The state government has rejected the federal EERCD system, this week introducing legislation to deliver its own real-time prescription monitoring system
The Drugs, Poisons and Controlled Substances Amendment (Real-time Prescription Monitoring) Bill 2017 establishes the legislative framework that will underpin Victoria’s real-time prescription monitoring system.
The move comes after Health Minister Greg Hunt’s 28 July announcement that the government would be moving “immediately” towards implementing a national real-time monitoring system for dangerous prescription drugs.
Victoria’s Bill will provide doctors, nurse practitioners and pharmacists with access to a system to review prescription histories of patients, monitor use of S8 medicines and monitor other high-risk medicines, including benzodiazepines.
It will also make it mandatory for prescribers and pharmacists to check the system before writing or dispensing a prescription for a high-risk medicine, with some exceptions in certain circumstances.
“Due to the limitations of the existing Commonwealth software, specific fit-for-purpose software will be built for Victorian clinicians,” says the Victorian Department of Health.
“Our legislation will allow Victoria to implement the most comprehensive real-time prescription monitoring system in Australia. We know it will save lives,” says Victorian Minister for Health Jill Hennessy.
“Through our legislation, we will be able to monitor new medicines that emerge and prevent them causing harm in the community. The system will protect Victorians now, and in the future.”
“We are taking action to ensure people misusing prescription drugs can get the support and treatment they need to beat their addiction,” says Victorian Minister for Mental Health Martin Foley.
PSA Victorian President Benjamin Marchant says PSA welcomes the long-overdue system, which will support clinical decision-making by prescribers and pharmacists to optimise the use of medicines and save lives in Victoria.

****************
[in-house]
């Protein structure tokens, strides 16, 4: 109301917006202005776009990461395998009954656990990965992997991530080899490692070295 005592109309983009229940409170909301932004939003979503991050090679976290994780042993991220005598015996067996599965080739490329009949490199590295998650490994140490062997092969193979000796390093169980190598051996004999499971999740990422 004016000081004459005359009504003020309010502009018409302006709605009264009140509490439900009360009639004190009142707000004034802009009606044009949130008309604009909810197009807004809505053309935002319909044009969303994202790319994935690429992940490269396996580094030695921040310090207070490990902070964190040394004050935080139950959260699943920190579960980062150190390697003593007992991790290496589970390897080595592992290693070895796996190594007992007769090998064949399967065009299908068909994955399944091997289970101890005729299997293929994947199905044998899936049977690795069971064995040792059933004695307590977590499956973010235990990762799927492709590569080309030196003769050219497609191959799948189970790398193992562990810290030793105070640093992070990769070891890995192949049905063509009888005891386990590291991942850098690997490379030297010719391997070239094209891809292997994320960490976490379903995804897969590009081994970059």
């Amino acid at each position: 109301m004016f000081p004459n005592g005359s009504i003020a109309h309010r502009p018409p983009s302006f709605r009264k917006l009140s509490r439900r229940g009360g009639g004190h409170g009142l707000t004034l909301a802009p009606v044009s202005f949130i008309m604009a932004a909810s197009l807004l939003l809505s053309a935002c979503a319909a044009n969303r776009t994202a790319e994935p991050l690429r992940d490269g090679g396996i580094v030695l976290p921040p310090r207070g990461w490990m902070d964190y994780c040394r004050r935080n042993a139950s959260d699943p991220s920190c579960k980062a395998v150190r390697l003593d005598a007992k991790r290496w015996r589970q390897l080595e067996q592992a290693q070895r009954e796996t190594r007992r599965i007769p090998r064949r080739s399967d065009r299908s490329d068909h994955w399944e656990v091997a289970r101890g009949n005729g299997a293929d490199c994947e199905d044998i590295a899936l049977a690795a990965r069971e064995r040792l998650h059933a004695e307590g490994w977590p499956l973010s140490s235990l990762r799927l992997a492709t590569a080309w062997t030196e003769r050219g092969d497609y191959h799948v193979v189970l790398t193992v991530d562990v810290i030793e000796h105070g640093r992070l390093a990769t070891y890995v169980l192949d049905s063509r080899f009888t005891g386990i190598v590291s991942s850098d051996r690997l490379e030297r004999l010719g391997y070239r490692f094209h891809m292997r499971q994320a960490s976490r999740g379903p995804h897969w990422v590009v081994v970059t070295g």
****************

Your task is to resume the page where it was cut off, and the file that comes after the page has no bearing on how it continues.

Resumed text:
“The system will allow timely and relevant information to be shared among prescribers and pharmacists, ensuring potent medicines are used safely,” Mr Marchant says.
“The system will identify people at risk of harm and provide referral pathways for pharmacists to support our patients.”
“PSA supports the Victorian legislation’s mandatory requirements for prescribers and pharmacists. The system should be integrated and streamlined for prescribing and dispensing software to ensure it is effective and useable.”
Minister Hunt says the system will be synced with both pharmacist and GP software, providing an instant alert to pharmacists and doctors if patients have received multiple supplies of prescription-only medicines.
“There are two different front lines here – there’s the prescribers and the dispensers; the doctors and the pharmacists. And both need to be involved,” he says.
“Whether it’s the GPs or other relevant doctors, specialists, whether it’s the pharmacists or the hospitals, the drugs can be prescribed or dispensed in either location and our goal is very simple – to protect all Australians against abuse.”